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Finding the Domain of a Function

Date: 02/10/2009 at 11:14:05
From: Brandon
Subject: Domain of a function

I'm having trouble finding the domain of a function.  I'm trying to do
all of this on an online math class and its just extremely hard to
understand all of it by reading it off a web page instead of having it
taught in front of me.

Date: 02/10/2009 at 14:19:00
From: Doctor Ian
Subject: Re: Domain of a function

Hi Brandon,

One thing that works for me is to actually read my textbook (or a web
page, or any other written resource) out loud, word by word... as if
someone else is reading it to me.  You'd be surprised at how much this
can help you, if only because it keeps you from skimming past a few
words here and there that turn out to be critically important. 

(By the way, if you're planning to go to college, learning to teach
yourself from written resources is a skill that you need to be
polishing.  When you're in college, classes aren't where the teacher
reads the book to you, as in high school.  Classes are where the
professor discusses material that he assumes you've already read
before class.)

Anyway, the domain of a function is the set of legal inputs.  Given a
function like

  f(x) = 2x

we can put in any real number for x, and get a sensible value for the
function.  So the domain is "all real numbers".  Contrast that with 
  f(x) = \/ x

Now we get nonsense if we put in a negative value of x, but we're okay
with any other real numbers.  So the domain is "all non-negative real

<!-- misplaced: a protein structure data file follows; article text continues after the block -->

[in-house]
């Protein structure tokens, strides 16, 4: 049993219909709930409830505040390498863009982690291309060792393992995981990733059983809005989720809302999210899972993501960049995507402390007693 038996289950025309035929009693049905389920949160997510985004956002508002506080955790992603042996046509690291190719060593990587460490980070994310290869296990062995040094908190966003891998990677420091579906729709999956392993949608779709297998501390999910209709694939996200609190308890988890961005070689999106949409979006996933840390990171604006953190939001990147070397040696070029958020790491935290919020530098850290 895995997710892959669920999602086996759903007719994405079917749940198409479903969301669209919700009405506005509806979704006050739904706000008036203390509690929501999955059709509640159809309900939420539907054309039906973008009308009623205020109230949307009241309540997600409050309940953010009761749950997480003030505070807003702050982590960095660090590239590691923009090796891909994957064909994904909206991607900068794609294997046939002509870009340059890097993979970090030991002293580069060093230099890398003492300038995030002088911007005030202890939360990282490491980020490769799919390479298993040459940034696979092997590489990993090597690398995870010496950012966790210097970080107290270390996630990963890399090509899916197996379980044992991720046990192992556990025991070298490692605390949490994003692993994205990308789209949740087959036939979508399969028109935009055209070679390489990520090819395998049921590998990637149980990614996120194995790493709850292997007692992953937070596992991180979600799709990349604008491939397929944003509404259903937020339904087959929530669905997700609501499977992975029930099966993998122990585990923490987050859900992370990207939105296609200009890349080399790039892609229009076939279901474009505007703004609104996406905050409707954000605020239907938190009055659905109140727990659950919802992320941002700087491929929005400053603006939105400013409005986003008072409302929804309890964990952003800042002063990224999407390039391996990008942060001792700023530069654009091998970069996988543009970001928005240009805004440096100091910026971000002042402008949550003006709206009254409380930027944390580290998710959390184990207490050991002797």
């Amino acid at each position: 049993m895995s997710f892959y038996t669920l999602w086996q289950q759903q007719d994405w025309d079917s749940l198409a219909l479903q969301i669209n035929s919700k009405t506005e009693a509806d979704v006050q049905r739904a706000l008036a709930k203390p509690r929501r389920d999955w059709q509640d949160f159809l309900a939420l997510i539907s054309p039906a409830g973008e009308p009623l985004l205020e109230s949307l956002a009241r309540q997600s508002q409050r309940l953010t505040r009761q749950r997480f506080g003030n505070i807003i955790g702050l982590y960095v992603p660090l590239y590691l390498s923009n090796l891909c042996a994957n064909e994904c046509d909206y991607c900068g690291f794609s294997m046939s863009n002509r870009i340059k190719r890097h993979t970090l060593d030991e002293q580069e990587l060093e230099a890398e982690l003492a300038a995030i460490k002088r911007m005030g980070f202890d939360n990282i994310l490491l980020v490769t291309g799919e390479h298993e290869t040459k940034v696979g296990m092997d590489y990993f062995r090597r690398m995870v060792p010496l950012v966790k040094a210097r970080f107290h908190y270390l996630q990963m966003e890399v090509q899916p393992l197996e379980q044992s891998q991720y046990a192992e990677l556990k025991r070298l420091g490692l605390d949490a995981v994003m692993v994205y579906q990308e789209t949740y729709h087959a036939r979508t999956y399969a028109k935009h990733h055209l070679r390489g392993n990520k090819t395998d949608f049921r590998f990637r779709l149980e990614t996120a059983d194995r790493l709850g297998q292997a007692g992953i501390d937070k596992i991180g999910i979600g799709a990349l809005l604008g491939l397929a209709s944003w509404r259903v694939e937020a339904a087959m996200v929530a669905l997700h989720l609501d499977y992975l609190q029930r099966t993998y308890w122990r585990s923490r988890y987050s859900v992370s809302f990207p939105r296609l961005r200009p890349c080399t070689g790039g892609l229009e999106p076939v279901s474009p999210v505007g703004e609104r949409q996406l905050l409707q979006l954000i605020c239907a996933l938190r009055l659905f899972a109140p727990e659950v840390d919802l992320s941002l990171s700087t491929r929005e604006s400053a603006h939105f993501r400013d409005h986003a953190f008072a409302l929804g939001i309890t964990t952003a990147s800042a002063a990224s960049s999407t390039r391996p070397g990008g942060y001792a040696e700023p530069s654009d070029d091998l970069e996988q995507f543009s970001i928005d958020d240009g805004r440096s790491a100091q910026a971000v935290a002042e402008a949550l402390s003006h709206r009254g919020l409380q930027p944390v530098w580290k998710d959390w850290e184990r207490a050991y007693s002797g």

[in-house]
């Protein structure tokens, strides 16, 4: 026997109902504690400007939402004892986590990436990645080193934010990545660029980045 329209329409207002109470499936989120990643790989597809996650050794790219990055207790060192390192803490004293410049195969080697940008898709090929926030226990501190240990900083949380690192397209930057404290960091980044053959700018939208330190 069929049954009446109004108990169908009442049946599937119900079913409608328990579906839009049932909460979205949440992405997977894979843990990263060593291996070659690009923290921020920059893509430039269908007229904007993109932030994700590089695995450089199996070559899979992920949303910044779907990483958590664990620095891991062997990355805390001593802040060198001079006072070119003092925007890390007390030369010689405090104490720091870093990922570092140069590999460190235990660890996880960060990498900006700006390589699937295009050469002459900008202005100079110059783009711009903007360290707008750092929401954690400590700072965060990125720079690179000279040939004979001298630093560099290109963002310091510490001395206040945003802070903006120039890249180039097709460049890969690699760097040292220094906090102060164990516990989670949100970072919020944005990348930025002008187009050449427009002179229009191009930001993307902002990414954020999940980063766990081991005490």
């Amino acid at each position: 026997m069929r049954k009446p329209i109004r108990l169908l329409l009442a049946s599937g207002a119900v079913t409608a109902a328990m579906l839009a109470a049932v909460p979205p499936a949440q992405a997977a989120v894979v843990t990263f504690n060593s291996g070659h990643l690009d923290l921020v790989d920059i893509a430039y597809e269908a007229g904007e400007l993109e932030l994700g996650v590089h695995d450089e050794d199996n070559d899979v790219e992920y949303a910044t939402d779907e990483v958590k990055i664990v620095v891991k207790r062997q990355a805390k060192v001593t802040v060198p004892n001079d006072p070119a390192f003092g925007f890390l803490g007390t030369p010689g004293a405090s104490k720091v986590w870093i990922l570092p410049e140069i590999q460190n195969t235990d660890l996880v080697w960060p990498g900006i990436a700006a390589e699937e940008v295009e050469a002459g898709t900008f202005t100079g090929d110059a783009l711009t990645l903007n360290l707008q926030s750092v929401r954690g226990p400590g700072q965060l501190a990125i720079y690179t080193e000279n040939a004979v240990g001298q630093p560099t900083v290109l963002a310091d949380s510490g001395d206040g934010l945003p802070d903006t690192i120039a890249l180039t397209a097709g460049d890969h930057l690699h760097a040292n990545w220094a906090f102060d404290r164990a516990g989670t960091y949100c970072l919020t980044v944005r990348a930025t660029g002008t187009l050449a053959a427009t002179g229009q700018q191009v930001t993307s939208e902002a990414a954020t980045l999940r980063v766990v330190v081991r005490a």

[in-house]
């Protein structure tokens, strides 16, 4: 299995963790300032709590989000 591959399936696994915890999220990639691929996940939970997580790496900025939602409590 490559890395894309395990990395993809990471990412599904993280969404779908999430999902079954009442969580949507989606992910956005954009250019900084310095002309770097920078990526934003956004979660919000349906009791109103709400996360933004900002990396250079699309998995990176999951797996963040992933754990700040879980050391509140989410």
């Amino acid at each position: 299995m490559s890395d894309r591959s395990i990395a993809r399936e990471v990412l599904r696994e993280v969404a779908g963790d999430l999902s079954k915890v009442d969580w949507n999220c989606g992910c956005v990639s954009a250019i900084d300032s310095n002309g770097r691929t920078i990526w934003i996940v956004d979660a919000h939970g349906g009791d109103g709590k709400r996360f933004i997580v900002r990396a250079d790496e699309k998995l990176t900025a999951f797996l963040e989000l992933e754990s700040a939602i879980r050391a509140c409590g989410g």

numbers" or "all real numbers greater than or equal to 0".

We can change that slightly, so it looks like
  f(x) = \/ x - 3

and now it works as long as x is not less than 3.  So the domain
becomes "all real numbers not less than 3" or "all real numbers 
greater than or equal to 3". 

Dividing by zero is another no-no, so we might write a function as
  f(x) = 1  /  \/ x - 3

Now we can't use 3, either, because it would require us to divide by
zero.  So the domain becomes "all real numbers greater than 3".

What about something like

  f(x) = 1 / [(x + 1)(x - 2)] ?

Now we're fine except if x is -1, or 2.  So the domain is "all real
numbers except -1 or 2".

And so on, and so on. 

Basically, the idea is that you look at your function, and you
consider what values might cause it to "break", by requiring you to
take the square root of a negative number, or divide by zero, or get a
value of sin(x) greater than 1, or anything else that doesn't make
sense.  And you remove those values from the set of real numbers. 
What remains, is your domain.

Does that make sense?  If not, try reading it out loud.  And if it
still doesn't make sense, write back and let me know which sentence
starts to lose you, okay? 

- Doctor Ian, The Math Forum 

Date: 02/10/2009 at 18:51:30
From: Brandon
Subject: Thank you (Domain of a function)

Thank you for the help!  I understand better now.  You were very
thorough and easy to understand, which is a big help.  Thanks again.
And I may be back!
Associated Topics:
High School Functions

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